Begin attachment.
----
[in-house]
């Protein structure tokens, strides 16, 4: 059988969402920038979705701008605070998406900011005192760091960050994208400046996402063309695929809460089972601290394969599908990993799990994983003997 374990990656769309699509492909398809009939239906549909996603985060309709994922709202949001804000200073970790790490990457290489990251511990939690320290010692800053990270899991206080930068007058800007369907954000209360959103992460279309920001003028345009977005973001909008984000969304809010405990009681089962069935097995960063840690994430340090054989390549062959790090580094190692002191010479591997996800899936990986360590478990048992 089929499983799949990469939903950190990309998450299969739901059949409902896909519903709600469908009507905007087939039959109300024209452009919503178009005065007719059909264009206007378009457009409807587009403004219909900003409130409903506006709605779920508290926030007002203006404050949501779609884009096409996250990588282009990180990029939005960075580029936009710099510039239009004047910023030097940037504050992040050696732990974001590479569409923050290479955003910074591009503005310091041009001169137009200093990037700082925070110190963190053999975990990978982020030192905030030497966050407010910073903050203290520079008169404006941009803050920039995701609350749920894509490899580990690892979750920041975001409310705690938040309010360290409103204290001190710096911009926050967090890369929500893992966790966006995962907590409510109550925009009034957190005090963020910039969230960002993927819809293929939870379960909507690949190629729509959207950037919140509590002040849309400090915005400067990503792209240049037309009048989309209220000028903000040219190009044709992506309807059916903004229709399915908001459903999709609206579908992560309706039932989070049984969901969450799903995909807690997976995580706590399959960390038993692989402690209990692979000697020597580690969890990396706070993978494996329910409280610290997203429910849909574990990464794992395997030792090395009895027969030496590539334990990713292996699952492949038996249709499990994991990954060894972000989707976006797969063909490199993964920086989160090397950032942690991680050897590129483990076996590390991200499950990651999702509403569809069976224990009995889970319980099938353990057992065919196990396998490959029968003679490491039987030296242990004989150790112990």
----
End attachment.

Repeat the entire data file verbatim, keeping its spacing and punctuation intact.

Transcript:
[in-house]
């Protein structure tokens, strides 16, 4: 059988969402920038979705701008605070998406900011005192760091960050994208400046996402063309695929809460089972601290394969599908990993799990994983003997 374990990656769309699509492909398809009939239906549909996603985060309709994922709202949001804000200073970790790490990457290489990251511990939690320290010692800053990270899991206080930068007058800007369907954000209360959103992460279309920001003028345009977005973001909008984000969304809010405990009681089962069935097995960063840690994430340090054989390549062959790090580094190692002191010479591997996800899936990986360590478990048992 089929499983799949990469939903950190990309998450299969739901059949409902896909519903709600469908009507905007087939039959109300024209452009919503178009005065007719059909264009206007378009457009409807587009403004219909900003409130409903506006709605779920508290926030007002203006404050949501779609884009096409996250990588282009990180990029939005960075580029936009710099510039239009004047910023030097940037504050992040050696732990974001590479569409923050290479955003910074591009503005310091041009001169137009200093990037700082925070110190963190053999975990990978982020030192905030030497966050407010910073903050203290520079008169404006941009803050920039995701609350749920894509490899580990690892979750920041975001409310705690938040309010360290409103204290001190710096911009926050967090890369929500893992966790966006995962907590409510109550925009009034957190005090963020910039969230960002993927819809293929939870379960909507690949190629729509959207950037919140509590002040849309400090915005400067990503792209240049037309009048989309209220000028903000040219190009044709992506309807059916903004229709399915908001459903999709609206579908992560309706039932989070049984969901969450799903995909807690997976995580706590399959960390038993692989402690209990692979000697020597580690969890990396706070993978494996329910409280610290997203429910849909574990990464794992395997030792090395009895027969030496590539334990990713292996699952492949038996249709499990994991990954060894972000989707976006797969063909490199993964920086989160090397950032942690991680050897590129483990076996590390991200499950990651999702509403569809069976224990009995889970319980099938353990057992065919196990396998490959029968003679490491039987030296242990004989150790112990």